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Let $A$ and $B$ two $C^*$-algebras, $H_1$ and $H_2$ complex Hilbert spaces and $\pi_1:A\to B(H_1)$, $\pi_2:B\to B(H_2)$ two $*$-representations. Then there is a $*$-representation $\pi_1\otimes \pi_2:A\odot B\to B(H_1\otimes H_2)$, defined as follows:

1.We have $\pi_1\odot \pi_2:A\odot B\to B(H_1)\odot B(H_2)$, $a\otimes b\mapsto \pi_1(a)\otimes \pi_2(b).$ ($\odot$ denotes the tensor product as $*$-algebras)

2.We have the canonical embedding $$\iota: B(H_1) \odot B(H_2)\to B(H_1 \otimes H_2),$$ where $T\in B(H_1)$ and $S\in B(H_2)$ will be mapped to $T\otimes S\in B(H_1\otimes H_2)$ with $T\otimes S(v\otimes w)=T(s)\otimes S(w)$ ($H_1 \otimes H_2$ is the tensor product as a Hilbert space).

Finally, we set $\pi_1\otimes \pi_2:=\iota \circ \pi_1\odot \pi_2$.

Conversely, I'm searching for an example which demonstrates that if you have a $*$-representation $\pi:A\odot B\to B(H_1\otimes H_2)$, then $\pi$ is does not have to be in the form of $\pi_1\otimes \pi_2$, where $\pi_1:A\to B(H_1)$, $\pi_2:B\to B(H_2)$ are two $*$-representations.

I.e. the claim is: there are $*$-representations $\pi:A\odot B\to B(H_1\otimes H_2)$ on the $*$-algebraic tensor product of $A$ and $B$, which are not induced by $*$-representations of $A$ and $B$.

One suggestion is to choose the flip: $A=B=B(\ell^2)$, $H_1=H_2=\ell^2$, and $$\pi:B(\ell^2)\odot B(\ell^2)\to B(\ell^2\otimes \ell^2),$$ $$T\otimes S\mapsto S\otimes T.$$ But I'm stuck to give a formal proof that it is such an example (although I think it can't be too difficult...). Do you have an idea how to do it?

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Suppose for simplicity that $A$ and $B$ are unital. If now $\pi = \pi_1 \otimes \pi_2$ then the operators $\pi(a \otimes 1)$ commute with all the operators of the form $id \otimes B$ with $B \in B(H_2)$. Fix a unit vector $f \in H_2$ with ONprojection $Q$ onto it. Then for $\psi \in H_1$ we have $\pi(A \otimes 1) \psi \otimes f = \pi_1(A)\psi \otimes f$. This allows to reconstruct $\pi_1(A)$ from $\pi$. Exchanging the roles of $1$ and $2$, we can reconstruct $\pi_2$.

Taking this as idea, and given an arbitrary rep $\pi$ with the property that $\pi(a \otimes 1)$ commutes with $id \otimes B(H_2)$ and $\pi(1 \otimes b)$ commutes with $B(H_1) \otimes id$, we take two rank one projection $P \in B(H_1)$ and $Q \in B(H_2)$ and consider $\pi_1$ and $\pi_2$ defined by $\pi(a \otimes 1) Q = \pi_1(a) \otimes Q$ and $\pi(1 \otimes b) P = 1 \otimes \pi_2(b) P$. (this is well-def!) This should give you the two reps (here you need the fact that things commute) you are looking for, proving that the above condition is sufficient and necessary.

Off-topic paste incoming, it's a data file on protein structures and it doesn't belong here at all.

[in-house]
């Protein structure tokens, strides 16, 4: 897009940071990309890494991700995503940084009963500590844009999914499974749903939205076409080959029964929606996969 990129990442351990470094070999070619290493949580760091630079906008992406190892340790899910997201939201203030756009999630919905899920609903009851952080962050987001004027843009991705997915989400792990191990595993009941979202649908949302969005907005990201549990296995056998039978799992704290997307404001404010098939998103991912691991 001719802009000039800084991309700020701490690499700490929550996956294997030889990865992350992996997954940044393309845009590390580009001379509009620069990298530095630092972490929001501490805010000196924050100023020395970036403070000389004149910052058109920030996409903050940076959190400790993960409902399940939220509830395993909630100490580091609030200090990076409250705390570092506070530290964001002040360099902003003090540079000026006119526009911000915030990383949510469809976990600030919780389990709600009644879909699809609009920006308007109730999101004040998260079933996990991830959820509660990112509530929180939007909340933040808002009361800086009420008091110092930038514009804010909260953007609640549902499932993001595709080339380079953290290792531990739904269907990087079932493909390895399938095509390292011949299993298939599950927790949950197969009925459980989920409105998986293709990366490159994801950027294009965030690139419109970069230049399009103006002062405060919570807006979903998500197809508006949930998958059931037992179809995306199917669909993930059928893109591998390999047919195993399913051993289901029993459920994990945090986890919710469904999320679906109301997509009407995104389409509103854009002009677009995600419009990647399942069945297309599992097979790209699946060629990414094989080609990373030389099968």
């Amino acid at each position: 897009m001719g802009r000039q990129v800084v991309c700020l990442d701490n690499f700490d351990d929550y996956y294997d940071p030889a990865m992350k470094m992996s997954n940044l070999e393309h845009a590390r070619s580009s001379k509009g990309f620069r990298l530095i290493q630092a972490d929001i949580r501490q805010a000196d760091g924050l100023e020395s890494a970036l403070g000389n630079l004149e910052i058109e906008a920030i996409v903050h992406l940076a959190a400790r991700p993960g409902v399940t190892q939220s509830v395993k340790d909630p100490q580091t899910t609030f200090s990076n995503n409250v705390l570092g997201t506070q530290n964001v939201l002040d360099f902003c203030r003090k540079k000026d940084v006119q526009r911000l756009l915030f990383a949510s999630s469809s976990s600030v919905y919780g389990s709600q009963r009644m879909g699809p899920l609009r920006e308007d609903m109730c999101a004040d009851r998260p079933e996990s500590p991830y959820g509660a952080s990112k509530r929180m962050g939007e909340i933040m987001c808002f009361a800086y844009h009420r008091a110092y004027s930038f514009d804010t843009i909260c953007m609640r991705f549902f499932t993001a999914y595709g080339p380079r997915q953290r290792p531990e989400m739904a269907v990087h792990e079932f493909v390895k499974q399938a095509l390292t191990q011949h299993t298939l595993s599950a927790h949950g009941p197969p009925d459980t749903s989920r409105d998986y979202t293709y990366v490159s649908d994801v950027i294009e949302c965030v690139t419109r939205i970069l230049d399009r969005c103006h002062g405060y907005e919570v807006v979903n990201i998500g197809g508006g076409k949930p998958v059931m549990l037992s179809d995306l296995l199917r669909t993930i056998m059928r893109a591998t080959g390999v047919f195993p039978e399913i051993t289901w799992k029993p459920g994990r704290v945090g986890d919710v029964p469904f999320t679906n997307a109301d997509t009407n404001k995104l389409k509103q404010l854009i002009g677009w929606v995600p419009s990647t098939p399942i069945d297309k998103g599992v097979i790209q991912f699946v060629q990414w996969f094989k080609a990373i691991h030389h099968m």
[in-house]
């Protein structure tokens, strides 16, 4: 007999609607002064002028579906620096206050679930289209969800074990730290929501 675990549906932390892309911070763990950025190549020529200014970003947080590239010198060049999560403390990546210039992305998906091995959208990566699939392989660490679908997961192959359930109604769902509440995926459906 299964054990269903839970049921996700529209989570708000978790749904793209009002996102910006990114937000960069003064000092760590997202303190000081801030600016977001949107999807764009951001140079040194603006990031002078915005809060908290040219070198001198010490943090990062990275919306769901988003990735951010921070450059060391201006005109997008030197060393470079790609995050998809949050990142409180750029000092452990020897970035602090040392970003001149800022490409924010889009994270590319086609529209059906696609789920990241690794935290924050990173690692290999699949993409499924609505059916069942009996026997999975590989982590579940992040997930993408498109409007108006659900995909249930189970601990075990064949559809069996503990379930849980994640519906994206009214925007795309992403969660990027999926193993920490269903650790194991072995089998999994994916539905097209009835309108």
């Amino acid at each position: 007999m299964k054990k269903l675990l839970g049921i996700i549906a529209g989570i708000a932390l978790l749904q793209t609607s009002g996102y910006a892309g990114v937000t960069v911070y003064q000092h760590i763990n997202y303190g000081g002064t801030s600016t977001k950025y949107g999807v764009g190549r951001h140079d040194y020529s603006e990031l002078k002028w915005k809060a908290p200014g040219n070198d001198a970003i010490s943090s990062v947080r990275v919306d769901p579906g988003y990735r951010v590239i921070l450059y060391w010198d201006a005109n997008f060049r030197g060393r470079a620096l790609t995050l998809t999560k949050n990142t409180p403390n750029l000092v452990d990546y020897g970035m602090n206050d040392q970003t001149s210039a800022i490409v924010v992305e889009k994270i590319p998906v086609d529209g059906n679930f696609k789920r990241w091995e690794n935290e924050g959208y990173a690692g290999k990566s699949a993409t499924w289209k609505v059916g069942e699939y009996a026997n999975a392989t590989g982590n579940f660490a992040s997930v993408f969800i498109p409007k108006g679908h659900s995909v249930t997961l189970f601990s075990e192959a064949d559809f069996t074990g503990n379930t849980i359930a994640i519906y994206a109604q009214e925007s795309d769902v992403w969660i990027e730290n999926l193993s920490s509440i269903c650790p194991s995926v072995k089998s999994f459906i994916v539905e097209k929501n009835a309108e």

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    $\begingroup$ Dear Dr Waldmann. Could you kindly provide some clarification? Do you mean $$ \pi(a \otimes 1_{B}) \circ ({\operatorname{Id}_{\mathcal{H}_{1}}} \otimes Q) = {\pi_{1}}(a) \otimes Q $$ and $$ \pi(1_{A} \otimes b) \circ (P \otimes \operatorname{Id}_{\mathcal{H}_{2}}) = P \otimes {\pi_{2}}(b) $$ in the second paragraph? I don’t see how one can compose $ \pi(a \otimes 1_{B}) $ with $ Q $ alone, or $ \pi(1_{A} \otimes b) $ with $ P $ alone. Finally, are you saying that these formulas define $ \pi_{1} $ and $ \pi_{2} $ in a consistent manner? Thank you! $\endgroup$ – Transcendental Sep 5 '16 at 3:27
  • $\begingroup$ @Transcendental I was a bit sloppy, the composition is meant as you say. If the projections $P$ and $Q$ are rank one, then the $\pi_1$ and $\pi_2$ are well-def, ie. consistently defined. $\endgroup$ – Stefan Waldmann Sep 5 '16 at 14:16
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Let $A=B=c_{\circ} \subseteq B(\ell^2)$. Let $\sigma:A \otimes B \to B(\ell^2 \otimes \ell^2)$ such that $\sigma(f \otimes g)=fg \otimes 1$. It is not hard to show that $\sigma$ is a representation.

On contrary we assume that, there are representations $\pi, \rho: c_{\circ} \to B(\ell^2)$ such that $\sigma=\pi \otimes \rho$. Thus for each $g \in c_{\circ}$ we have
$$g \otimes 1=\sigma(1 \otimes g)=\pi(1) \otimes \rho(g)=1 \otimes \rho(g)$$ which is contradiction.

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  • $\begingroup$ The same argument should work for $l^{\infty}$ instead of $c_0$, I guess (since $c_0$ is non-unital). $\endgroup$ – user62639 Sep 20 '16 at 7:38
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The following is a bit more elementary (and purely algebraic) in nature than the previous examples. Take $A=B=\mathbb{C}^2$. Identify $A\otimes B\cong\mathbb{C}^4$. Observe that for trivial linear algebra reasons, any tensor product representation of $A\otimes B$ generates a C*-algebra in its range that has dimension 0, 1, 2, or 4. Take $H_1=\mathbb{C}^2=H_2$ and consider any representation that generates a $3$-dimensional C*-algebra, such as $$ \pi: A\otimes B\cong\mathbb{C}^4\to B(H_1\otimes H_2)\cong M_2\otimes M_2 \cong M_4, \pi(\lambda_1,\lambda_2,\lambda_3,\lambda_4) = \operatorname{diag}(\lambda_1,\lambda_1,\lambda_3,\lambda_4)\otimes 1. $$ Alternatively, $H_1=\mathbb{C}^2, H_2=\mathbb{C}$ also does the trick via $$ \pi: \mathbb{C}^2\otimes\mathbb{C}^2\to M_2, \pi(e_i\otimes e_j) = \operatorname{diag}(\delta_{1,i},\delta_{2,j}). $$ Although the image here has dimension 2, a small calculation shows that this cannot be of product form, either.

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  • $\begingroup$ Hi Gabor. There is a typo. It is $B(H_1\otimes H_2)\cong M_4$, not $M_4\otimes M_4$ $\endgroup$ – user62639 Oct 15 '16 at 15:36

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